Planning granted for major passive scheme in South Wales
This article was originally published in issue 25 of Passive House Plus magazine. Want immediate access to all back issues and exclusive extra content? Click here to subscribe for as little as €10, or click here to receive the next issue free of charge
Childs & Sulzmann Architects were initially approached by affordable housing provider, Linc-Cymru, to explore options for applying passive house energy efficiency standards to a proposed social housing development. Then, as architects and lead consultants for the £5m scheme, Childs & Sulzmann worked collaboratively on the planning process and produced the tender pack for the scheme.
The news of the planning approval for the first large-scale passive house project in Wales came on the same day that tenders were received from contractors bidding to build the scheme. The project was due to start on site in April 2018 with an anticipated completion date of January 2019.
Matt Parsons, who heads up the Welsh office of Childs & Sulzmann, is leading the project and commented: “This is an exciting project that will really fulfil a need in Wales for low energy affordable housing. It’s a way of ensuring that those who can least afford to pay high energy bills are living in comfortable, warm, quality homes."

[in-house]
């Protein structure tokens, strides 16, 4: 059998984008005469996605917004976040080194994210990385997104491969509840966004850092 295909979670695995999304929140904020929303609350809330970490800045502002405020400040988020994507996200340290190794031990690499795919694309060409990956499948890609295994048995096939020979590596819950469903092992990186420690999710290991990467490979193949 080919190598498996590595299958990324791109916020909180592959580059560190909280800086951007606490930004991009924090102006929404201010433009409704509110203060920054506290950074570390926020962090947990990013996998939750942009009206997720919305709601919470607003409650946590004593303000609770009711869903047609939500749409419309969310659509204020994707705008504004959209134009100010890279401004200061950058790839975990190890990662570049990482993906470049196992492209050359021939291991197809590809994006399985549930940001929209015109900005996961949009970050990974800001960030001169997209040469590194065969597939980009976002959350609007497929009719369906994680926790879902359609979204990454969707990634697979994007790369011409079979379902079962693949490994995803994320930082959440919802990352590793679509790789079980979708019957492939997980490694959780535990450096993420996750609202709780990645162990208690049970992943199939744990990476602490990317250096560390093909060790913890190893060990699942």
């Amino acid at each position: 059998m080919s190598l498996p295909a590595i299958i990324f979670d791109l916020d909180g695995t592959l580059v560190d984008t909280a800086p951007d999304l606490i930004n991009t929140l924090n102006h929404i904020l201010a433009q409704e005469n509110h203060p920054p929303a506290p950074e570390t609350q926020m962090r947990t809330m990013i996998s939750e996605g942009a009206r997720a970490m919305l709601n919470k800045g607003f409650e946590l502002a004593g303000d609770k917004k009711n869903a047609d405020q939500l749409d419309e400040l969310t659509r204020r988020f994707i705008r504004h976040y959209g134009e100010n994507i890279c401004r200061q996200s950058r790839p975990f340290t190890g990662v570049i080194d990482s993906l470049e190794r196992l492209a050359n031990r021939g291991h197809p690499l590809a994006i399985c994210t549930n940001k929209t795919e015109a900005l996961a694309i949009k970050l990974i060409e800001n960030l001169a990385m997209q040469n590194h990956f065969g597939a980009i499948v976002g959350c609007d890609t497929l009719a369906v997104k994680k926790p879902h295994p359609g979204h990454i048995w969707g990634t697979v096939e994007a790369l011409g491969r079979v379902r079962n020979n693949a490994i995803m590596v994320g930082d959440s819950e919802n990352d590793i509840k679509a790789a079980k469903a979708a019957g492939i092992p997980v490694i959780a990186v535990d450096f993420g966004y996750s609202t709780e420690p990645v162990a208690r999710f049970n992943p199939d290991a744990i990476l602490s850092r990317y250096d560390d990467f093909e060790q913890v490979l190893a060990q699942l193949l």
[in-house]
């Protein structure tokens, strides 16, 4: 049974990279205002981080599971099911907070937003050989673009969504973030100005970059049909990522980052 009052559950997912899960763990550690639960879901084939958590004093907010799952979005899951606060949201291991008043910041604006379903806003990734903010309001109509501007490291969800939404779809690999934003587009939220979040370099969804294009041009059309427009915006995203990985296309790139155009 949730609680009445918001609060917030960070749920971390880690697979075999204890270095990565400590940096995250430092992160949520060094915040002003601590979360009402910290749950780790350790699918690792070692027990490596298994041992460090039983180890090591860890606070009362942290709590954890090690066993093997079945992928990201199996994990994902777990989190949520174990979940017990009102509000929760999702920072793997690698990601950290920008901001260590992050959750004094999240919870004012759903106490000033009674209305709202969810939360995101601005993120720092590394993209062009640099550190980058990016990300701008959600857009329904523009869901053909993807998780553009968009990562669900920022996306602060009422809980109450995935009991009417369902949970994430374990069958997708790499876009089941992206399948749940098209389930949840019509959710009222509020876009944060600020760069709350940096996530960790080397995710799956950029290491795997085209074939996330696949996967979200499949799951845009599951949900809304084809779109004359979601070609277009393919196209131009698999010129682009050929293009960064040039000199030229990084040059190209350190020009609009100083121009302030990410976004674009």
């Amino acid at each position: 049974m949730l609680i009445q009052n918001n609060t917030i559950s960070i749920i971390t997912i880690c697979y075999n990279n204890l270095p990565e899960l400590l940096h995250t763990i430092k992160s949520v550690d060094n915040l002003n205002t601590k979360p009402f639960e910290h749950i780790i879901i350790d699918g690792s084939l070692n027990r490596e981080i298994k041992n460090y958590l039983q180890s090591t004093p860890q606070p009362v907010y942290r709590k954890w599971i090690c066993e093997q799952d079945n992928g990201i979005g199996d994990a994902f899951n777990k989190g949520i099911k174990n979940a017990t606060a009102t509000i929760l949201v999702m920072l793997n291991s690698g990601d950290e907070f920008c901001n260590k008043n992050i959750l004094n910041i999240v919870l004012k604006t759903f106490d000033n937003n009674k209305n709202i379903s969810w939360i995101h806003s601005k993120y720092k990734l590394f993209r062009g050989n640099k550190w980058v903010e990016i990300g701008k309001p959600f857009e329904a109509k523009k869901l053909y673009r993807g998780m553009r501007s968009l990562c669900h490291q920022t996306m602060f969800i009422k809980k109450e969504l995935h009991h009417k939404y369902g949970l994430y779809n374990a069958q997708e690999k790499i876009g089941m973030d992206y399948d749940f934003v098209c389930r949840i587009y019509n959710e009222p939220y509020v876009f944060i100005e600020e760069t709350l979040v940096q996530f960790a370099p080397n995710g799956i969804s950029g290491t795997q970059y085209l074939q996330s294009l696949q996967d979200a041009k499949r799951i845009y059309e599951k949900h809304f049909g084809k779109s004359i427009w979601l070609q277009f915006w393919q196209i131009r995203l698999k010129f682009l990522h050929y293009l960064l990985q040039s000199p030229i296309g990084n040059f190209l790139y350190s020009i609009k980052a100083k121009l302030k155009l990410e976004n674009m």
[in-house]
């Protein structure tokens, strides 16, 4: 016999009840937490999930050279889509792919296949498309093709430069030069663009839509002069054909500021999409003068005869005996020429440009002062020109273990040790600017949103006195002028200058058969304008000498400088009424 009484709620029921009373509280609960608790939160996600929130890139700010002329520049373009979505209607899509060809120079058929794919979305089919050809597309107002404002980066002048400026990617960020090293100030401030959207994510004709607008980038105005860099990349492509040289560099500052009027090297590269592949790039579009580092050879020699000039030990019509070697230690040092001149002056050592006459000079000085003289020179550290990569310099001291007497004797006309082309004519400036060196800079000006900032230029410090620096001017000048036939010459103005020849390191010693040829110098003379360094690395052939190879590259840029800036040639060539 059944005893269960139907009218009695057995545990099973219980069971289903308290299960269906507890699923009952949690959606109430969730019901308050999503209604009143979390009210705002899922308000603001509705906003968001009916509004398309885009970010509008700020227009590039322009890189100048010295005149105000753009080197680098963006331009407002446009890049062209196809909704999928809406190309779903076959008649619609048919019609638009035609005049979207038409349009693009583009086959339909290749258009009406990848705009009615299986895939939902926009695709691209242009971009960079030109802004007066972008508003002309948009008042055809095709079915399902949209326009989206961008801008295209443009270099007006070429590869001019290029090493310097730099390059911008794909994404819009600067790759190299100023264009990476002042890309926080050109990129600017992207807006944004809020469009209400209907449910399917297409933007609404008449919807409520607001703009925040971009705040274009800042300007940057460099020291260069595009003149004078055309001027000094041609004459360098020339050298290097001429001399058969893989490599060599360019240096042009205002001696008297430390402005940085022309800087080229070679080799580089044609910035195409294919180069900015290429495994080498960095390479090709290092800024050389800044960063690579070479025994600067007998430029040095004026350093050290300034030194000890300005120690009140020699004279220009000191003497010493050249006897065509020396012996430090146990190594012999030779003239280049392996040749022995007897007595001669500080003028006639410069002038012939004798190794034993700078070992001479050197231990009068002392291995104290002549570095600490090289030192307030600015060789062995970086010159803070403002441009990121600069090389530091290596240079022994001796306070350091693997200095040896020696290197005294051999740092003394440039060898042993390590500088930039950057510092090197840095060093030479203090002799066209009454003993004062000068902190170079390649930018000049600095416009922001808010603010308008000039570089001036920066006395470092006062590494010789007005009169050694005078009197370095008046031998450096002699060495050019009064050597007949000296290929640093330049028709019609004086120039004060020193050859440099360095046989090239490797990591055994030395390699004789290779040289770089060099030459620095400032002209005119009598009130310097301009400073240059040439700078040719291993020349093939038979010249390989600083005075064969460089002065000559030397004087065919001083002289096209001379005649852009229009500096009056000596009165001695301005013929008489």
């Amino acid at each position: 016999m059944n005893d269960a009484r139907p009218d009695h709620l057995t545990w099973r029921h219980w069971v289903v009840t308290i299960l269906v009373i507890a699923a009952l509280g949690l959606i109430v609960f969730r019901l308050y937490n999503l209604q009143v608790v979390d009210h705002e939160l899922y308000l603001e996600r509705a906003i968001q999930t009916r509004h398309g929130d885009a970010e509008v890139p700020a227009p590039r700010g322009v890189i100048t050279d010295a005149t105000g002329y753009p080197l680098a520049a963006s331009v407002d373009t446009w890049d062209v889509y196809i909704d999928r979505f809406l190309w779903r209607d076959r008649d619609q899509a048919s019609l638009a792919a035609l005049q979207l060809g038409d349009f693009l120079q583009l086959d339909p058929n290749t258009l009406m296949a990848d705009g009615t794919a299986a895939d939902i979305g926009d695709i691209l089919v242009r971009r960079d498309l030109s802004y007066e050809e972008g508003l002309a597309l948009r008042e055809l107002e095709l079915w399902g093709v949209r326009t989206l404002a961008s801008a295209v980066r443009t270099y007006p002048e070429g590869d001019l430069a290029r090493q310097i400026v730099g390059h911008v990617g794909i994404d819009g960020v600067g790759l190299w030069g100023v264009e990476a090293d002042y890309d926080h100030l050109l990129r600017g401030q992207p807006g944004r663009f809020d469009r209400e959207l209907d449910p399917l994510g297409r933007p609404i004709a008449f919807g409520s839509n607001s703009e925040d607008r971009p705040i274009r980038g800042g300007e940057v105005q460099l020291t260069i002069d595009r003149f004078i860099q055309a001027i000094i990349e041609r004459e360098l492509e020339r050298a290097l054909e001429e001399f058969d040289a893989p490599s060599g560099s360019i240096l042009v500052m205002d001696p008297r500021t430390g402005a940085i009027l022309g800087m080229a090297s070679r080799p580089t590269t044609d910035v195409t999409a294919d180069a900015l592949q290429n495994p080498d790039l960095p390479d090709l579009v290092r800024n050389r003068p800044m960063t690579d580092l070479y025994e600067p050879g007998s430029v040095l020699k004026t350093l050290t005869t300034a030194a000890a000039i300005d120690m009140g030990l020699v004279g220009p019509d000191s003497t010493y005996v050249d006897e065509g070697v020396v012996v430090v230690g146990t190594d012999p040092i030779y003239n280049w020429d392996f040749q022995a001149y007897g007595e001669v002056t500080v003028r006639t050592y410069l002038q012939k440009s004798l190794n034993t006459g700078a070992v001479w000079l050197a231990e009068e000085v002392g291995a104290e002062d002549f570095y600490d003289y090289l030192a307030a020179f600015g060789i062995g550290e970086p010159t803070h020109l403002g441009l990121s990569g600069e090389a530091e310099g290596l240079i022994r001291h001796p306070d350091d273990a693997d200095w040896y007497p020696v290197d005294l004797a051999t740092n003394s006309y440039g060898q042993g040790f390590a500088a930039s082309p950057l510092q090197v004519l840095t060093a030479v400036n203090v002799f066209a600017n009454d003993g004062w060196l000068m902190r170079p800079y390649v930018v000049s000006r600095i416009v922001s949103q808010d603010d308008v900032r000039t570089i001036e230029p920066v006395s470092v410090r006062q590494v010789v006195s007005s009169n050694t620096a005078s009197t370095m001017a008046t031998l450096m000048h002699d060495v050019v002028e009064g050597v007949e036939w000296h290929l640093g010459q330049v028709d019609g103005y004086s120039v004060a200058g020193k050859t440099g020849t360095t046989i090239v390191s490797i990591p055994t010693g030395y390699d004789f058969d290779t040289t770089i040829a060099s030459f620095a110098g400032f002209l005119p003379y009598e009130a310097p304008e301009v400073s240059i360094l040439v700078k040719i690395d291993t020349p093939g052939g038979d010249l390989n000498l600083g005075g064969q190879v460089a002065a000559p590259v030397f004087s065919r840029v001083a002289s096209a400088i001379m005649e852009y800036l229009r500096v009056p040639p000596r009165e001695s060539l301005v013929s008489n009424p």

Keri Harding-Jones, project manager for Linc-Cymru added: “This project will provide affordable homes for our residents in a sustainable location. The energy saving and improved internal air quality measures provided by [passive house will] help reduce fuel poverty and improve tenant health by eliminating damp and mould. We are delighted that the scheme received planning and can move forward to a site start.”
Childs & Sulzmann also supported Linc-Cymru’s successful bid to the Welsh government for grant aid for the project, through the Innovative Housing Programme. The funding has been allocated to demonstrator projects to help inform the Welsh government, housing associations and local authorities about the type of homes needed to meet future demand while addressing environmental issues.
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